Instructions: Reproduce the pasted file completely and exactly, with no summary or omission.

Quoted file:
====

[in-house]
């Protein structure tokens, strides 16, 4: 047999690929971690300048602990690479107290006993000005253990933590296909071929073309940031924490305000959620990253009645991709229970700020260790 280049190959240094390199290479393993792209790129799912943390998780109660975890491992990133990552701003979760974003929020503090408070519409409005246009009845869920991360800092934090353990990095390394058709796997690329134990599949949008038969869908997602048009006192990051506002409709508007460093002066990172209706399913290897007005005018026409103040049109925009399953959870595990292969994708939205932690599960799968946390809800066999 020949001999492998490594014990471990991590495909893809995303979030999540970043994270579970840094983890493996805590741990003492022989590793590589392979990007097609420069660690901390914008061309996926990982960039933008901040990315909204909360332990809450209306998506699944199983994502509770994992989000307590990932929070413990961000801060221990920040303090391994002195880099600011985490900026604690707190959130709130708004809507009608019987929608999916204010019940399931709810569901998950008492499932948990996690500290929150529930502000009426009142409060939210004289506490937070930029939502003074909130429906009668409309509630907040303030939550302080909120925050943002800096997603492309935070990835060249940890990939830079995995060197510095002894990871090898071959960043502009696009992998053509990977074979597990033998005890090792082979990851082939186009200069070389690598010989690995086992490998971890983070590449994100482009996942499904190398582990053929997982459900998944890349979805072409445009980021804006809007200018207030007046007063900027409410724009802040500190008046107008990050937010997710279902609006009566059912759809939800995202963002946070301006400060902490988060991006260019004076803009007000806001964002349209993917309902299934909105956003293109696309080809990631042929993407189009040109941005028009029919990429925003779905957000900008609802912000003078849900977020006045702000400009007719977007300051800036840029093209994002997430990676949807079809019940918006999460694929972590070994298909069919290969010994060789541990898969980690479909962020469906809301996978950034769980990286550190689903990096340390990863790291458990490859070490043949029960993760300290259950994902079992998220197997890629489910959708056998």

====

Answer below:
[in-house]
């Protein structure tokens, strides 16, 4: 047999690929971690300048602990690479107290006993000005253990933590296909071929073309940031924490305000959620990253009645991709229970700020260790 280049190959240094390199290479393993792209790129799912943390998780109660975890491992990133990552701003979760974003929020503090408070519409409005246009009845869920991360800092934090353990990095390394058709796997690329134990599949949008038969869908997602048009006192990051506002409709508007460093002066990172209706399913290897007005005018026409103040049109925009399953959870595990292969994708939205932690599960799968946390809800066999 020949001999492998490594014990471990991590495909893809995303979030999540970043994270579970840094983890493996805590741990003492022989590793590589392979990007097609420069660690901390914008061309996926990982960039933008901040990315909204909360332990809450209306998506699944199983994502509770994992989000307590990932929070413990961000801060221990920040303090391994002195880099600011985490900026604690707190959130709130708004809507009608019987929608999916204010019940399931709810569901998950008492499932948990996690500290929150529930502000009426009142409060939210004289506490937070930029939502003074909130429906009668409309509630907040303030939550302080909120925050943002800096997603492309935070990835060249940890990939830079995995060197510095002894990871090898071959960043502009696009992998053509990977074979597990033998005890090792082979990851082939186009200069070389690598010989690995086992490998971890983070590449994100482009996942499904190398582990053929997982459900998944890349979805072409445009980021804006809007200018207030007046007063900027409410724009802040500190008046107008990050937010997710279902609006009566059912759809939800995202963002946070301006400060902490988060991006260019004076803009007000806001964002349209993917309902299934909105956003293109696309080809990631042929993407189009040109941005028009029919990429925003779905957000900008609802912000003078849900977020006045702000400009007719977007300051800036840029093209994002997430990676949807079809019940918006999460694929972590070994298909069919290969010994060789541990898969980690479909962020469906809301996978950034769980990286550190689903990096340390990863790291458990490859070490043949029960993760300290259950994902079992998220197997890629489910959708056998």